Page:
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Melville still matters

Thornton had some advice for the people who groan when they think about reading Moby-Dick or groan at their memories of it.

"It's actually a series of books within a book," she said. "People shouldn't read it in one sitting, or in one day. It's an allegory, but it's also an adventure story. A lot of people don't realize that it's based on a true incident."

Carol Burns, director of communications at the Albany Academy, said the symposium is something that Caroline Mason, the head of school who will be retiring next year, had long wanted to do. Deirdre Henderson, who had two sons graduate from the academy, put the program together, and academy librarian Virginia Dorwaldt listened to Moby-Dick on tape to break out the segments that volunteers would read.

"Melville is an iconic figure," Burns said. "He went to the academy. It will be interesting to hear people put their different emotions into it."

Burns said the University at Albany's involvement helped draw Kennedy.

"Andy Rooney likes to do what he can to support the school," Burns said.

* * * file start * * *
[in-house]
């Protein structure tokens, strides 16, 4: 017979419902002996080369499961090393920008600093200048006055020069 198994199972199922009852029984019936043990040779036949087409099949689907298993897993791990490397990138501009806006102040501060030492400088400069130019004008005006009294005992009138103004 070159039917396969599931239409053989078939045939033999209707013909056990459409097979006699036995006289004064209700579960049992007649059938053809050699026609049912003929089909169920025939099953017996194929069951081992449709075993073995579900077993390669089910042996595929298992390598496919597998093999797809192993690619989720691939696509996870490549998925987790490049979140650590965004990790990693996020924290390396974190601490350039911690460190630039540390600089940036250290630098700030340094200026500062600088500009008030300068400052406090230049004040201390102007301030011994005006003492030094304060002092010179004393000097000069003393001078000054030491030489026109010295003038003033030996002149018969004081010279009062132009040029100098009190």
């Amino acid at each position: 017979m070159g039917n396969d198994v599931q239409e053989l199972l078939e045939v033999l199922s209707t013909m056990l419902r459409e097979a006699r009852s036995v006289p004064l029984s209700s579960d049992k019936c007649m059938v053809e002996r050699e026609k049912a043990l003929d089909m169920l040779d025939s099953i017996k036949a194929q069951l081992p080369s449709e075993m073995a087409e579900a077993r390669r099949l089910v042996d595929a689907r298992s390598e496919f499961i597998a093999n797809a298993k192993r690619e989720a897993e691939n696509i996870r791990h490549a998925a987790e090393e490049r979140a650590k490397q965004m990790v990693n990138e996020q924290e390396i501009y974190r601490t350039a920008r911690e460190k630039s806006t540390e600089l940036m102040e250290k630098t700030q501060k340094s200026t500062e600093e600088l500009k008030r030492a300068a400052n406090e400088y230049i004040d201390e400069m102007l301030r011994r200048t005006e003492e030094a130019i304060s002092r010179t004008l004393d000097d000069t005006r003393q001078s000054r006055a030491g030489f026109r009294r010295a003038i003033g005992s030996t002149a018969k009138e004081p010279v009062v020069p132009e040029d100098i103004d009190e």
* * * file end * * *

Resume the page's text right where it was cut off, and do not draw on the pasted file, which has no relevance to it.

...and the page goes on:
Columbia University's Andrew Delbanco, director of American studies and Julian Clarence Levi professor in the humanities, will be the keynote speaker.

Friday and Saturday's panel discussions include Thornton's, and also discussions about race, sexuality, religion and Melville as a counterculture figure.

There is also an art exhibit at the academy; a dance performance by Collective Momentum; and an archival exhibit at the academy.

There will also be a trolley tour of Melville's Albany, and a self-guided driving or walking tour.

The Albany Institute of History and Art on Washington Avenue in Albany has an exhibit by Frank Stella, inspired by Moby-Dick. Thirteen proof prints from Stella's 266 works called "The Waves" will be at the institute through the end of the year.

Thornton is confident that everyone high school age or older will enjoy the symposium " and the reading of Moby-Dick.

"Melville's home-grown, and he's one of America's treasures," Thornton said.

The reading of Moby-Dick begins at noon on Friday, Nov. 17 at the Albany Academy's Gilbert M. Tucker library.

For information about "Why Melville Matters Now," visit the Web site, www.whymelvillemattersnow.org.""

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